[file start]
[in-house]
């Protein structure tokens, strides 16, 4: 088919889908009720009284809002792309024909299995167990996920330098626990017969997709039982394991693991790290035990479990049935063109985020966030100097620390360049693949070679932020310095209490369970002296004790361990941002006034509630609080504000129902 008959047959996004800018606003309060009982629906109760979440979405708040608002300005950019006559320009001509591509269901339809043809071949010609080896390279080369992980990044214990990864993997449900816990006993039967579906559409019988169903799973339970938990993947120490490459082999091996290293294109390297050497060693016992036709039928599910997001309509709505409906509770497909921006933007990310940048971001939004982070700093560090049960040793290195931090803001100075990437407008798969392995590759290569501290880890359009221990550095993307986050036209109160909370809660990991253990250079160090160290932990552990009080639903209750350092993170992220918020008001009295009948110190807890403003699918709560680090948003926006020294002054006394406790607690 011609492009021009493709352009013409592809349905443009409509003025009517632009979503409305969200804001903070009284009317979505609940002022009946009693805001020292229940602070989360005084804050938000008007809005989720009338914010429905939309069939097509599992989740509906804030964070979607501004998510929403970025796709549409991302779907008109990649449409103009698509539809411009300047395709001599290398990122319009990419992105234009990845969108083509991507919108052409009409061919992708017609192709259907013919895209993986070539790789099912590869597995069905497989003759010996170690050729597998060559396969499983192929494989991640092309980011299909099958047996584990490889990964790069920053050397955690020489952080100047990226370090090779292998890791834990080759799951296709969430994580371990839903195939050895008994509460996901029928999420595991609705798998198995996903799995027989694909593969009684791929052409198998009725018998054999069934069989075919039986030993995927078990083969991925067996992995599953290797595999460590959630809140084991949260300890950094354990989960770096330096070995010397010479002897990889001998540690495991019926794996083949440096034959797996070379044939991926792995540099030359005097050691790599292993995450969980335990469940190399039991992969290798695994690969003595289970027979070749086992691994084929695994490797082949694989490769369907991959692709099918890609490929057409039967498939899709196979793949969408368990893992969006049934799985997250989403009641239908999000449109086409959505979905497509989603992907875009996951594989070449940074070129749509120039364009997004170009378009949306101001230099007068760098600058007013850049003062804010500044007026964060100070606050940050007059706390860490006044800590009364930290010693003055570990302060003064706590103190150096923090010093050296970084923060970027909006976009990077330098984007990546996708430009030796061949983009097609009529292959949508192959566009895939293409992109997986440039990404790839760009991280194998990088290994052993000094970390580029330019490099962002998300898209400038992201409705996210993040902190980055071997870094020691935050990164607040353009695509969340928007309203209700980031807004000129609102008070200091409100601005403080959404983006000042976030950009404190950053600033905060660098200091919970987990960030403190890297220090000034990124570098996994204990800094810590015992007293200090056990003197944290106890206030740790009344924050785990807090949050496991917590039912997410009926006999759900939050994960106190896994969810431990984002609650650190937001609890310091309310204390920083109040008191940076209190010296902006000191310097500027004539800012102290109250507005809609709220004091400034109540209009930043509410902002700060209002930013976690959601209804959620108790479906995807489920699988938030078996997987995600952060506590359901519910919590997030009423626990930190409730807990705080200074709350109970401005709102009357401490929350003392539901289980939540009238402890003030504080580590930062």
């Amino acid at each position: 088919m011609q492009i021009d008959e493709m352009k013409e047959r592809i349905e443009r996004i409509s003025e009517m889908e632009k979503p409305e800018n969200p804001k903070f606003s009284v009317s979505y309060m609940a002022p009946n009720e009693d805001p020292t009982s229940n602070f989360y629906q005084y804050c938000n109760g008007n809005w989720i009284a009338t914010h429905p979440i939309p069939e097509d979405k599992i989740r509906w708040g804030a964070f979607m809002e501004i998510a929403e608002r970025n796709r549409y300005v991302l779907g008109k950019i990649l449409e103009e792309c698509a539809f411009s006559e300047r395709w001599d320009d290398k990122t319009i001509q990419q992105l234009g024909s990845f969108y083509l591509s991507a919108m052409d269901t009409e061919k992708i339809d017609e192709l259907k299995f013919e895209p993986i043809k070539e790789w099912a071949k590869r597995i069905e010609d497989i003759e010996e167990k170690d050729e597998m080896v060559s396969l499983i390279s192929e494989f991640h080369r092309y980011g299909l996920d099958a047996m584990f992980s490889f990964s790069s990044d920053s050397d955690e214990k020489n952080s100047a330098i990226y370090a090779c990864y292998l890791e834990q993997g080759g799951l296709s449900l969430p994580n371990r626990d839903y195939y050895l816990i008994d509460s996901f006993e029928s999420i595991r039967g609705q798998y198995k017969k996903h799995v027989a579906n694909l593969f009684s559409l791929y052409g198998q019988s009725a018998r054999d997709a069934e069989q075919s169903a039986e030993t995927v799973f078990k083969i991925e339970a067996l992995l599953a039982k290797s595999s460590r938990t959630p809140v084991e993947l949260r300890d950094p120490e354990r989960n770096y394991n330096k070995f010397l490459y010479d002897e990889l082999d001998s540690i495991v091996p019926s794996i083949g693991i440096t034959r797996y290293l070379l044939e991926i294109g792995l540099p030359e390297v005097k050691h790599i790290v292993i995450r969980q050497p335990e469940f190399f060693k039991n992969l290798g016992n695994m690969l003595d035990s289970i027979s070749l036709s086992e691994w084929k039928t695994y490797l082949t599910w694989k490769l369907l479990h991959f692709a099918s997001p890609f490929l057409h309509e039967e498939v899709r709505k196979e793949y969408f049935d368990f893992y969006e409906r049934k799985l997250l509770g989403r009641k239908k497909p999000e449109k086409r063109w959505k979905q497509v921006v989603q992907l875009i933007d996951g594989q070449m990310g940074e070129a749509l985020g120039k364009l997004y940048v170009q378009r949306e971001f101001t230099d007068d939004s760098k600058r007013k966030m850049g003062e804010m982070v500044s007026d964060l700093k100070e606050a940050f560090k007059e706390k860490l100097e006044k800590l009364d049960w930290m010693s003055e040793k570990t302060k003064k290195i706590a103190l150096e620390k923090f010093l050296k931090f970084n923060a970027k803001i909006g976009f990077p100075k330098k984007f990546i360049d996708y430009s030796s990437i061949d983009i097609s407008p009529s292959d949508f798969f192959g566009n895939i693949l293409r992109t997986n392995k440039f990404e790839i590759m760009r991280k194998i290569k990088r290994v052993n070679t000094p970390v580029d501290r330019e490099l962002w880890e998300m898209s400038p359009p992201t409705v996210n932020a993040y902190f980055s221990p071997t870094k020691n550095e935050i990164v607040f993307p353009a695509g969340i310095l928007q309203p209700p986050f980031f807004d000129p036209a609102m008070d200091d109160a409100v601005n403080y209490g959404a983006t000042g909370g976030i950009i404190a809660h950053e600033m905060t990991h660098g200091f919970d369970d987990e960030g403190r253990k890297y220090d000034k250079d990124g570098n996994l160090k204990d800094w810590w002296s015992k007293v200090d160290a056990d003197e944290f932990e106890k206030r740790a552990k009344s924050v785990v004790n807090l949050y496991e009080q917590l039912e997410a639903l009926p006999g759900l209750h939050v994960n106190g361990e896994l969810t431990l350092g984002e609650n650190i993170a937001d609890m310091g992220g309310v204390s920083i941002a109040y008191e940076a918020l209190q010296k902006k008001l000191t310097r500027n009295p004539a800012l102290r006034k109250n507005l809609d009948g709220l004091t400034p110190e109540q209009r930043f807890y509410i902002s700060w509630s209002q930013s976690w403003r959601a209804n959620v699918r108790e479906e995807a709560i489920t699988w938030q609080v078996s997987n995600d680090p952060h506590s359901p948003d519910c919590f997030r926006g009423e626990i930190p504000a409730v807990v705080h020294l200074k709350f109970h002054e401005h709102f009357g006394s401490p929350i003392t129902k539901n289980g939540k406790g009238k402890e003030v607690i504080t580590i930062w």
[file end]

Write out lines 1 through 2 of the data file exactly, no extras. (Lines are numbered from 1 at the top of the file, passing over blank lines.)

[in-house]
């Protein structure tokens, strides 16, 4: 088919889908009720009284809002792309024909299995167990996920330098626990017969997709039982394991693991790290035990479990049935063109985020966030100097620390360049693949070679932020310095209490369970002296004790361990941002006034509630609080504000129902 008959047959996004800018606003309060009982629906109760979440979405708040608002300005950019006559320009001509591509269901339809043809071949010609080896390279080369992980990044214990990864993997449900816990006993039967579906559409019988169903799973339970938990993947120490490459082999091996290293294109390297050497060693016992036709039928599910997001309509709505409906509770497909921006933007990310940048971001939004982070700093560090049960040793290195931090803001100075990437407008798969392995590759290569501290880890359009221990550095993307986050036209109160909370809660990991253990250079160090160290932990552990009080639903209750350092993170992220918020008001009295009948110190807890403003699918709560680090948003926006020294002054006394406790607690 011609492009021009493709352009013409592809349905443009409509003025009517632009979503409305969200804001903070009284009317979505609940002022009946009693805001020292229940602070989360005084804050938000008007809005989720009338914010429905939309069939097509599992989740509906804030964070979607501004998510929403970025796709549409991302779907008109990649449409103009698509539809411009300047395709001599290398990122319009990419992105234009990845969108083509991507919108052409009409061919992708017609192709259907013919895209993986070539790789099912590869597995069905497989003759010996170690050729597998060559396969499983192929494989991640092309980011299909099958047996584990490889990964790069920053050397955690020489952080100047990226370090090779292998890791834990080759799951296709969430994580371990839903195939050895008994509460996901029928999420595991609705798998198995996903799995027989694909593969009684791929052409198998009725018998054999069934069989075919039986030993995927078990083969991925067996992995599953290797595999460590959630809140084991949260300890950094354990989960770096330096070995010397010479002897990889001998540690495991019926794996083949440096034959797996070379044939991926792995540099030359005097050691790599292993995450969980335990469940190399039991992969290798695994690969003595289970027979070749086992691994084929695994490797082949694989490769369907991959692709099918890609490929057409039967498939899709196979793949969408368990893992969006049934799985997250989403009641239908999000449109086409959505979905497509989603992907875009996951594989070449940074070129749509120039364009997004170009378009949306101001230099007068760098600058007013850049003062804010500044007026964060100070606050940050007059706390860490006044800590009364930290010693003055570990302060003064706590103190150096923090010093050296970084923060970027909006976009990077330098984007990546996708430009030796061949983009097609009529292959949508192959566009895939293409992109997986440039990404790839760009991280194998990088290994052993000094970390580029330019490099962002998300898209400038992201409705996210993040902190980055071997870094020691935050990164607040353009695509969340928007309203209700980031807004000129609102008070200091409100601005403080959404983006000042976030950009404190950053600033905060660098200091919970987990960030403190890297220090000034990124570098996994204990800094810590015992007293200090056990003197944290106890206030740790009344924050785990807090949050496991917590039912997410009926006999759900939050994960106190896994969810431990984002609650650190937001609890310091309310204390920083109040008191940076209190010296902006000191310097500027004539800012102290109250507005809609709220004091400034109540209009930043509410902002700060209002930013976690959601209804959620108790479906995807489920699988938030078996997987995600952060506590359901519910919590997030009423626990930190409730807990705080200074709350109970401005709102009357401490929350003392539901289980939540009238402890003030504080580590930062």